Meaningful international participation in an accountability process in Sri Lanka is vital for genuine reconciliation, writes senior legal adviser for the International Commission of Jurists Nikhil Narayan.
“The call by domestic and international human rights activists and observers for an accountability process that involves, as a minimum prerequisite, the meaningful participation of a majority of foreign judges and other personnel is very simply a matter of restoring public trust in the rule of law in the country, through a credible, impartial, independent, victim-centric transitional justice process that effectively addresses victims’ right to truth, justice, remedy and reparation, and on whose foundation the country can move forward with genuine reconciliation.”
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“The regime has changed, but the system remains the same; how can we expect justice from them?,” asked a Tamil nun who survived the brutal conflict between the Sri Lankan Government and the Tamil Tigers in Vavuniya district in Sri Lanka’s Northern Province.
Her sentiments echo a growing sense of skepticism shared by many in the country’s north and east in the willingness and ability of the Sri Lankan State to deliver justice and accountability for victims of the conflict and their families.
Interviews with local lawyers, activists, victims and victims’ families during my recent visit to the north and east reinforced the importance of ensuring a credible transitional justice process that will provide a genuine remedy to victims and survivors, and in so doing restore public confidence in the State.
Achieving this credibility requires, among other things, the participation of a majority of foreign judges, prosecutors, lawyers and investigators in any proposed special tribunal created to address alleged war crimes, crimes against humanity and other serious human rights violations committed by all sides during the conflict.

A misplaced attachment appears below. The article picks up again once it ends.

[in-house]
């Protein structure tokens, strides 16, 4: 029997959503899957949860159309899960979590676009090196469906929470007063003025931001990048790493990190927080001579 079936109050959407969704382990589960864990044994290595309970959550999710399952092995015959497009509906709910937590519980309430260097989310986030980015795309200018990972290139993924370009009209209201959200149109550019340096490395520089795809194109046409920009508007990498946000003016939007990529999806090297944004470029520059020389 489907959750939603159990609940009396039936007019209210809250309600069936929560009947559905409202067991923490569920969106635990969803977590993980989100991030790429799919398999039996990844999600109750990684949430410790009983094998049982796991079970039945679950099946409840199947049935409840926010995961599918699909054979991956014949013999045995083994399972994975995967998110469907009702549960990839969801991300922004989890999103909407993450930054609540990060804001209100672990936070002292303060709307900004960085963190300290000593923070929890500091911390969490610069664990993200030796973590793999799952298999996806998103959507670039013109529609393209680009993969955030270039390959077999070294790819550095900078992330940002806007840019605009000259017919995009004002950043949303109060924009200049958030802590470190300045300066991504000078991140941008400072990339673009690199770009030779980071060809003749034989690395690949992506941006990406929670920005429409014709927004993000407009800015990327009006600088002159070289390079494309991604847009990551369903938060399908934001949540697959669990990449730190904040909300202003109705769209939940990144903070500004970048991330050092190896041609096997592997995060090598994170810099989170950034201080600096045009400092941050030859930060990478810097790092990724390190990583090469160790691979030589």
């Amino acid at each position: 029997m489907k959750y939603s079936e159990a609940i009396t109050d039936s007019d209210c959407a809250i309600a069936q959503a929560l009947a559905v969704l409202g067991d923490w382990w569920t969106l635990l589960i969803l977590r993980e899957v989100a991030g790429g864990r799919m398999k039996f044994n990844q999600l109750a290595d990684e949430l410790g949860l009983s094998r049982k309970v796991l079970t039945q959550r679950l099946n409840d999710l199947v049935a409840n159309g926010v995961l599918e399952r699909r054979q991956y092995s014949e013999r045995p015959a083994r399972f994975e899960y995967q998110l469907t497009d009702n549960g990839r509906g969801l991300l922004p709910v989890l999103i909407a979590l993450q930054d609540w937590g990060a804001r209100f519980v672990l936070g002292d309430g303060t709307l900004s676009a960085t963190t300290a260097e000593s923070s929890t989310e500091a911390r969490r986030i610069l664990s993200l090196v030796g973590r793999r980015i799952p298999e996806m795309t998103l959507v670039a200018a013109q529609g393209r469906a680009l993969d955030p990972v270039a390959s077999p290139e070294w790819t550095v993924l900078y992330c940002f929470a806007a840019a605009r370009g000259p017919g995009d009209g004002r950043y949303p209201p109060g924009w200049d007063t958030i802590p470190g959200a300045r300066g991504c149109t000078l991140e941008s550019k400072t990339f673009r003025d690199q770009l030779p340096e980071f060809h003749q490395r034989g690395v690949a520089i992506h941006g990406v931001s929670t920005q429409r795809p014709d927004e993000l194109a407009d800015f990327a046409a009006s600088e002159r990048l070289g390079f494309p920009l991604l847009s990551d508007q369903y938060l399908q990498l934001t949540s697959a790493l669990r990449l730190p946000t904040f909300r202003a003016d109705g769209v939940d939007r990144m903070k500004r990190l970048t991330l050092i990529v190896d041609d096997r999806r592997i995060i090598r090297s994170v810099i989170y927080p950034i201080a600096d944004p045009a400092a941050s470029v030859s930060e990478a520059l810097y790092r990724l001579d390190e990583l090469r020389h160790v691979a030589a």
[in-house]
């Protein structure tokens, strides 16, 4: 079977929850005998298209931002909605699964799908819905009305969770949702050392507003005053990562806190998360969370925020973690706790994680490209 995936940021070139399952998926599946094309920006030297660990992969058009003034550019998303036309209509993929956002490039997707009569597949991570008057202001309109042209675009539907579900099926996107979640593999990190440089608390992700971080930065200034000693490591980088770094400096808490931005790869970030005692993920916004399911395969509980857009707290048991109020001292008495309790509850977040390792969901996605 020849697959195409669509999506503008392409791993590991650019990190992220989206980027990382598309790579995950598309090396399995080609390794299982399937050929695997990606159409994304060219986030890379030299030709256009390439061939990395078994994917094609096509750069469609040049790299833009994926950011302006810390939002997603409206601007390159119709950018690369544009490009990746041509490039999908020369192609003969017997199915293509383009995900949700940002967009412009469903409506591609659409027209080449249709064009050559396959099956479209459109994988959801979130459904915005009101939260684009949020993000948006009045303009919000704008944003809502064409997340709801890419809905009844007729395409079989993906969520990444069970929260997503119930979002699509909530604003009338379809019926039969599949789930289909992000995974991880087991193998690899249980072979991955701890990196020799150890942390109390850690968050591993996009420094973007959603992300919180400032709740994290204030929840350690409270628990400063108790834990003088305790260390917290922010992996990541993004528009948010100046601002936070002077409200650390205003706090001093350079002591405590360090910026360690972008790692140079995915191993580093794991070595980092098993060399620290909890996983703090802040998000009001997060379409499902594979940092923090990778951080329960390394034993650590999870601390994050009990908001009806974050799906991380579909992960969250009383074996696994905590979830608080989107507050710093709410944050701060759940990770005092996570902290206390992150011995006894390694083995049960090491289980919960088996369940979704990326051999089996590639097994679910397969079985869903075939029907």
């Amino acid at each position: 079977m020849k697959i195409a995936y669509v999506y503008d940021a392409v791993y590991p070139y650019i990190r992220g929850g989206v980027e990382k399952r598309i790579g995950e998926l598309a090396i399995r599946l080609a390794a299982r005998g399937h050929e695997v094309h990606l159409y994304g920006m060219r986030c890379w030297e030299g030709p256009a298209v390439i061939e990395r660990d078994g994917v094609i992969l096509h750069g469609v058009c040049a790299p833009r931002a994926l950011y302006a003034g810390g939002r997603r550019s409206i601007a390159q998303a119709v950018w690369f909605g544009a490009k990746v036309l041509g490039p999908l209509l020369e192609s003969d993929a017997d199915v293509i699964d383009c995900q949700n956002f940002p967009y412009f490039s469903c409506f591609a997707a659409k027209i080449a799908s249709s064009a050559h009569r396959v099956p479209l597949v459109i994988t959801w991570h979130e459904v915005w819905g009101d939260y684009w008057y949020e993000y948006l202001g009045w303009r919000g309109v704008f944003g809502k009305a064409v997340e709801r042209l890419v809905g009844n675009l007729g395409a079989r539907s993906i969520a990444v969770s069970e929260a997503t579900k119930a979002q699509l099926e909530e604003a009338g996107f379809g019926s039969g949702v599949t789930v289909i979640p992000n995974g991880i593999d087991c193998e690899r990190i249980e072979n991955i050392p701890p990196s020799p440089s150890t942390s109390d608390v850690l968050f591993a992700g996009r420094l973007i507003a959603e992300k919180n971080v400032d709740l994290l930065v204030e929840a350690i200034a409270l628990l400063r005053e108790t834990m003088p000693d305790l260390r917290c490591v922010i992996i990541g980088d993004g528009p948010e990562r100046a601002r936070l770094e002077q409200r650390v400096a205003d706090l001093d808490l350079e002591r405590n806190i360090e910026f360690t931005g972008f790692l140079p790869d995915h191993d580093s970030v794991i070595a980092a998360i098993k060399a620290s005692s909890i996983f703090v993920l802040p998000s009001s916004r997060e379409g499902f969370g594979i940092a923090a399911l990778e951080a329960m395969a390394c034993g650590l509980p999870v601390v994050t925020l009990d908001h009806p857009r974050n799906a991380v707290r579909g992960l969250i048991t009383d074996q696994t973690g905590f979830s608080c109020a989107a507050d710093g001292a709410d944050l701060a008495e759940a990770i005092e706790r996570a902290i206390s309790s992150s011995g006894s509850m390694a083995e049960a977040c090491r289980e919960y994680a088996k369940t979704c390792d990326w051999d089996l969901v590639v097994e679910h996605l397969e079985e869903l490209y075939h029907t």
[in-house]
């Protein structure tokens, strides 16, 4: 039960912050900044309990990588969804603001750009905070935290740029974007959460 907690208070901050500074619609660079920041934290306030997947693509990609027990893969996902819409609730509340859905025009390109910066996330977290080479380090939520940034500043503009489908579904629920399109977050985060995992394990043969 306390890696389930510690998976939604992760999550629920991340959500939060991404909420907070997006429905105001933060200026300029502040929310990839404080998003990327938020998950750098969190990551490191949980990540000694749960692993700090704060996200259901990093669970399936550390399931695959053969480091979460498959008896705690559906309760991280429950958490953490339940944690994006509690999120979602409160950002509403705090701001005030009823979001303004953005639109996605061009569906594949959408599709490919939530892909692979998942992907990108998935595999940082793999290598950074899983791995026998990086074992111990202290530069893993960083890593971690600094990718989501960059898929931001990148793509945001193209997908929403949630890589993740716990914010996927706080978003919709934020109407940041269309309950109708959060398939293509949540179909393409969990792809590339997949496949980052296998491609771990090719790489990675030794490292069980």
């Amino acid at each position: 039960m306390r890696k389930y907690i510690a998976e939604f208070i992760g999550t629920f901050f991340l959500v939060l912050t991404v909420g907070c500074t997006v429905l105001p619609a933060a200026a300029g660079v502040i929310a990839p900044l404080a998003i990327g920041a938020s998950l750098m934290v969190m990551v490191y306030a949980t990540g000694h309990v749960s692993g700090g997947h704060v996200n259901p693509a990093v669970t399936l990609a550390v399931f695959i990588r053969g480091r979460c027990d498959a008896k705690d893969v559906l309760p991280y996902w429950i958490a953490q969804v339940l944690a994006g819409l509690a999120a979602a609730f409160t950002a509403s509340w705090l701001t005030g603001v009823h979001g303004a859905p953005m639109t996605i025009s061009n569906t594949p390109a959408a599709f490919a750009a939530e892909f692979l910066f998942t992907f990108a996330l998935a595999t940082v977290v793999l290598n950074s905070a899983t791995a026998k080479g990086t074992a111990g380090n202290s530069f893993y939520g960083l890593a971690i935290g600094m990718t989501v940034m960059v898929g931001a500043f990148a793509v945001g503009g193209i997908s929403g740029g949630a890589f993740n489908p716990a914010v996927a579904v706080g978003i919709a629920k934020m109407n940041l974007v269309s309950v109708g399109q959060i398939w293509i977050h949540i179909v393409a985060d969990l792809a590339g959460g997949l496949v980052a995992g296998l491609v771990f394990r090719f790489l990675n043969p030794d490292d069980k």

Since the new government came to power a little over a year ago, Sri Lanka has taken some important and welcome steps towards national reconciliation. Particularly, victims’ hopes for justice were bolstered by the government’s apparent acceptance of the September 2015 report of the UN High Commissioner for Human Rights documenting alleged serious human rights violations and abuses committed by all sides to the conflict. The Sri Lankan government even co-sponsored the subsequent Human Rights Council resolution, which affirmed the importance of the participation of foreign judges, prosecutors, lawyers and investigators to ensure the credibility of a “judicial mechanism” as part of the justice and accountability process.
But the government has yet to demonstrate any concrete initiatives towards fulfilling this promise of accountability. Recent statements emanating from various quarters of the government have fed mistrust among victims in the war-affected north and east. President Sirisena’s January 2016 BBC interview, in which he emphatically rejected the possibility of foreign participation in a proposed accountability mechanism, alarmed many. Equally troubling were his comments expressing full confidence in the existing justice system and questioning the UN report’s allegations of war crimes committed by the Sri Lankan Army.